Dwarf Mongoose | African Wildlife Foundation

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Dwarf Mongoose

Conservation Status:

Least Threatened

  • Found in areas up to 2,000 meters in altitude
  • Their range can cover 75 acres
  • Live in groups of 15 or less

Quick Facts

Scientific name

Helogale parvula

Weight

1 lb.

Size

8 to 12 in. long

Life span

Up to 8 years

Habitat

Forest and semiarid areas

Diet

Carnivorous

Gestation

50 to 54 days

Predators

Birds of prey, snakes

Habitat

Where does the dwarf mongoose live?

Mongooses are found in most parts of Africa. They can be found in a variety of habitats, including forests and semiarid areas.

Tags: Botswana, DRC, Kenya, Mozambique, Namibia, South Africa, Tanzania, Uganda, Zambia, Kazungula, Kilimanjaro, Limpopo, Maasai Steppe, Samburu, Virunga, Zambezi, East Africa, Southern Africa View Africa | Habitat

Physical Characteristics

What is a dwarf mongoose?

As its name would imply, the dwarf mongoose is the smallest of the African mongooses. It is stocky, with a fairly short, pointed muzzle and a long, fluffy tail. It is usually speckled brown or reddish in color.

 

Behavior & Diet

Despite its small size, the dwarf mongoose is carnivorous.

They consume small rodents, reptiles, young birds, termites, locusts, beetles, grubs, larvae, and spiders. They may also include fruit and other foods in their diet.

They live in a female-dominated society.

A dominant female and her male consort, usually the oldest animals in the group, lead each dwarf mongoose group. The rest of the group is composed of family members, generally older offspring of the dominant pair. Each year, the alpha female produces three litters of young, with two to four infants in each litter. The young of the dominant female are second in the group’s social system, tended for and pampered by subordinate members. However, this status is immediately lost upon arrival of a new litter. The baby sitters, who guard and defend the young, change often during the day so that individuals may forage for food.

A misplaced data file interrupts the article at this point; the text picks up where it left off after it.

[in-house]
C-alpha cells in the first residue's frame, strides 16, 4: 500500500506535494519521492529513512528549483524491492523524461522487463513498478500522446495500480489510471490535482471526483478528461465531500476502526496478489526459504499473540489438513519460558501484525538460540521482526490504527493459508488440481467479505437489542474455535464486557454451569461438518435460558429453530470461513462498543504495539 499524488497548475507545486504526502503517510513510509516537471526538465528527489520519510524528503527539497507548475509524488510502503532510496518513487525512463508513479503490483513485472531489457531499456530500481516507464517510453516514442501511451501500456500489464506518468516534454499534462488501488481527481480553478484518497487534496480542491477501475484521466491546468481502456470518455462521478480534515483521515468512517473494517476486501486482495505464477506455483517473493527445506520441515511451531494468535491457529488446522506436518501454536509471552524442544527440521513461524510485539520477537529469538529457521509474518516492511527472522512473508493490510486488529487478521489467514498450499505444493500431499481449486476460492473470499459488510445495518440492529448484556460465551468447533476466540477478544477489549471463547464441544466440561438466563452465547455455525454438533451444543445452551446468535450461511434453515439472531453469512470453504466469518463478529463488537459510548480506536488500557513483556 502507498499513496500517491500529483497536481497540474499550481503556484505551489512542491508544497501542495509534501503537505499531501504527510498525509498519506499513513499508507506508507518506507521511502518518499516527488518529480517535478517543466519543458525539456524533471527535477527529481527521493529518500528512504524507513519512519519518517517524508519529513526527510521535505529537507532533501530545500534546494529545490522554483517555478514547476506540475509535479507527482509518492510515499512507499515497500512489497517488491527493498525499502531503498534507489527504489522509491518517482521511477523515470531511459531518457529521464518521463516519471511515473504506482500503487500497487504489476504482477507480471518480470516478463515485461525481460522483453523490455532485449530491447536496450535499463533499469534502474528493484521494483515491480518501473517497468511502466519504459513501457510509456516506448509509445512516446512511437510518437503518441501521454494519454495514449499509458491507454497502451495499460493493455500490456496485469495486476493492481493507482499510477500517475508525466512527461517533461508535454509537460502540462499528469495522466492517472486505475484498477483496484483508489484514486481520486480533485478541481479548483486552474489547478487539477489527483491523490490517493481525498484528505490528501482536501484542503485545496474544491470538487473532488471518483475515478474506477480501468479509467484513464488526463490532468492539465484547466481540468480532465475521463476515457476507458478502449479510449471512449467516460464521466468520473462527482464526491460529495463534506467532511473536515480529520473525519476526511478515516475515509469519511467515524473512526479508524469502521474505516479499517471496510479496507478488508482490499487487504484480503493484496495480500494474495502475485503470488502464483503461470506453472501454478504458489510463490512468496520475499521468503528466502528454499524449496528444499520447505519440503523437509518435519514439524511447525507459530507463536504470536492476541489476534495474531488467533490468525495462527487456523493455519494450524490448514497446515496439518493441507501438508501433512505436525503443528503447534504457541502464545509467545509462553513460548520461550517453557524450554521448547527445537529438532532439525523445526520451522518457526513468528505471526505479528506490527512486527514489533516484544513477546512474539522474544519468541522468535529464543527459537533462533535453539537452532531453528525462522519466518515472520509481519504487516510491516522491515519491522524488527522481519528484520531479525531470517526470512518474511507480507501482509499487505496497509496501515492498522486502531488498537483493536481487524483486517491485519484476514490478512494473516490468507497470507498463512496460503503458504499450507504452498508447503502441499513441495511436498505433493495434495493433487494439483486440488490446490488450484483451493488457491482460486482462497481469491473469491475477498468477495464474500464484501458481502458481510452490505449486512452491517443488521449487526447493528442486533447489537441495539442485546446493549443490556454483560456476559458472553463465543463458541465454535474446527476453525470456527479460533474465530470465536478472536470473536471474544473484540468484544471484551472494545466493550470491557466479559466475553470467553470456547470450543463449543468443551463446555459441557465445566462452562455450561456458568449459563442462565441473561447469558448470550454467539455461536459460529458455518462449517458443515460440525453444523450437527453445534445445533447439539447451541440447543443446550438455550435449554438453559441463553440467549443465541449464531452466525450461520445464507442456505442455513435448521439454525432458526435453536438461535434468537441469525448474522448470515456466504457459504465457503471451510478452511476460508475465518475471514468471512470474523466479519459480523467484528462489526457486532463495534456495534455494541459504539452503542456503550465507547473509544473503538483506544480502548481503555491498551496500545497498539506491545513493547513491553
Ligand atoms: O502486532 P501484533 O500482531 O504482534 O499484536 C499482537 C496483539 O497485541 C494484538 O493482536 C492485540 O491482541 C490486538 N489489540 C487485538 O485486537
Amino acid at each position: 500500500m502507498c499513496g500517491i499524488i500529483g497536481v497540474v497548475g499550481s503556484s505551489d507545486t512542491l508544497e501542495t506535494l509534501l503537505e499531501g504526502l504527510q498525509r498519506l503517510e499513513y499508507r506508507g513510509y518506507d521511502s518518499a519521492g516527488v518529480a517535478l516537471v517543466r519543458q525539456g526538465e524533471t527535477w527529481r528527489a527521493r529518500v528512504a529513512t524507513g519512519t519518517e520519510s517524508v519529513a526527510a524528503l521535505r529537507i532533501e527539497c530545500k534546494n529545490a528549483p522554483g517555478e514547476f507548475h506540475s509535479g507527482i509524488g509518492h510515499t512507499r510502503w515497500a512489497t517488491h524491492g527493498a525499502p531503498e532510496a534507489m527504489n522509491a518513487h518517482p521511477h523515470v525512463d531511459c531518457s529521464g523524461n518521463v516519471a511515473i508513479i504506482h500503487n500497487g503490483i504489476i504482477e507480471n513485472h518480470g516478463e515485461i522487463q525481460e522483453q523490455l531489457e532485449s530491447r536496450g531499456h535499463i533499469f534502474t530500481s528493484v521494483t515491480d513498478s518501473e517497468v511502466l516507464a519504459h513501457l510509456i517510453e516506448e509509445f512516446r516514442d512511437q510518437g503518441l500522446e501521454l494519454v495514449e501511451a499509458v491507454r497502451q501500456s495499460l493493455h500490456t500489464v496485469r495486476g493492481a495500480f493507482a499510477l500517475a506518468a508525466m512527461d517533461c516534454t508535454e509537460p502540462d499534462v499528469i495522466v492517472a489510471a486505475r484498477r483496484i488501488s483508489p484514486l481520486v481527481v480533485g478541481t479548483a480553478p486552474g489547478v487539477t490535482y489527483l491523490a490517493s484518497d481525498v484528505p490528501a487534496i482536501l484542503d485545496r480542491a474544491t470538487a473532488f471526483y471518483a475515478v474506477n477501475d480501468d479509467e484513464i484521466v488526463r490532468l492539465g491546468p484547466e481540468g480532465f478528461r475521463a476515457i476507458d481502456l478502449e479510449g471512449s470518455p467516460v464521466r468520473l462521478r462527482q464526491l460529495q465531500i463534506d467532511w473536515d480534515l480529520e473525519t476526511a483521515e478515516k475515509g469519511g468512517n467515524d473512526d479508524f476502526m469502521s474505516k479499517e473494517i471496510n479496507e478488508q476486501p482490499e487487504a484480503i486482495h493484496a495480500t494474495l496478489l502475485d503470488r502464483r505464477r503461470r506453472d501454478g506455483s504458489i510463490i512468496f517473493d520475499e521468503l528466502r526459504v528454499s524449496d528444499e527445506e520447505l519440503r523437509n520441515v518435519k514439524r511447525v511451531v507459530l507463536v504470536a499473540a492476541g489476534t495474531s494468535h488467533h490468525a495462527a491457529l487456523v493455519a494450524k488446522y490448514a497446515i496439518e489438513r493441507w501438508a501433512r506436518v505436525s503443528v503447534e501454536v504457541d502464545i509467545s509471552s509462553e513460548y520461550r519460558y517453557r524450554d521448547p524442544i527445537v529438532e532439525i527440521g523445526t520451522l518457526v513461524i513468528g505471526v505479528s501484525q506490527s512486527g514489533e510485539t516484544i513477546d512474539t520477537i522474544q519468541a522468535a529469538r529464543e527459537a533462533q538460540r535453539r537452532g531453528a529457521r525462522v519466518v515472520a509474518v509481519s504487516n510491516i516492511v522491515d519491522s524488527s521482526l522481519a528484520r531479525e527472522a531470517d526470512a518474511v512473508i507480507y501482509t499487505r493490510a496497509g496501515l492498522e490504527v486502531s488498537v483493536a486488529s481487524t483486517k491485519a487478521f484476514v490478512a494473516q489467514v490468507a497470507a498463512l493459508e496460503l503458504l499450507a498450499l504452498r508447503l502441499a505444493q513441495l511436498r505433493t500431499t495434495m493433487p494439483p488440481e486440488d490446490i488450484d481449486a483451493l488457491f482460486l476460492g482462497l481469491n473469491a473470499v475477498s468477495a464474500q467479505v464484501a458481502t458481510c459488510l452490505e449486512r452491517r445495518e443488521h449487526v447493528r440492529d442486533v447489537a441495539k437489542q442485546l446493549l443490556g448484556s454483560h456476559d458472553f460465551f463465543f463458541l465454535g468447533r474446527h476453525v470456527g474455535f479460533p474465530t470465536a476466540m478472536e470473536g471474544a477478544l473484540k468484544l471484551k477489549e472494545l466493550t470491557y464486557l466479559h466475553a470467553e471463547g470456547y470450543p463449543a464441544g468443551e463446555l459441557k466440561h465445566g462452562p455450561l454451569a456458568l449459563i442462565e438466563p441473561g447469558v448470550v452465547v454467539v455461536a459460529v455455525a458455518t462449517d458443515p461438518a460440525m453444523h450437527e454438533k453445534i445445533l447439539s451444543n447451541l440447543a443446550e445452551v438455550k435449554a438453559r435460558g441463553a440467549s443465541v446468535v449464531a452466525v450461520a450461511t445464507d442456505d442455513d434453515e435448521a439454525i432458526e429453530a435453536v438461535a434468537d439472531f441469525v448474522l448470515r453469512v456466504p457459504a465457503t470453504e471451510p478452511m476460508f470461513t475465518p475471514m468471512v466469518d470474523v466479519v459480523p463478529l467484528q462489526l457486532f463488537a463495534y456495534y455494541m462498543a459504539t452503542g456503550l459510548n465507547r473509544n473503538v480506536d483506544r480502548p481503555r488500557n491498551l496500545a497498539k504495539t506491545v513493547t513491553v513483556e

Dwarf mongooses are nomads.

They live in groups of 12 to 15 individuals, covering a range of approximately 75 acres that overlaps with the ranges of other groups. A range usually contains 20 or more termite mounds, which are used as den sites, lookout posts, and sources of food. Groups seem to be constantly on the move through their range, seldom using a den site for more than a few days at a time.

 

Gallery
  • Dwarf Mongoose Billy Dodson
  • Dwarf Mongoose Billy Dodson
  • Dwarf Mongoose Daryl and Sharna Balfour
  • Dwarf Mongoose  Billy Dodson
Challenges

Humans hunt mongooses.

In some regions of Africa, the mongoose is eaten. It is also persecuted as an egg thief in regions where its habitat is in close proximity to humans.

Solutions

Our solution to protecting the dwarf mongoose:

  • Expand conservation tourism.

    Expand conservation tourism. African Wildlife Foundation brings together communities and private investors to construct conservation tourism lodges like The Sanctuary at Ole Lentille in Kenya. The lodge provides sustainable income for the community, and the 20,000-acre conservancy is a safe home to mongooses and a variety of other wildlife.

Projects

Will you show the dwarf mongoose your support?

With your help, AWF can work on critical initiatives that provide safe spaces for the mongoose to live like setting aside land for conservation tourism lodges. Donate for a cause that will help with wildlife conservation and ensure the survival of this species.

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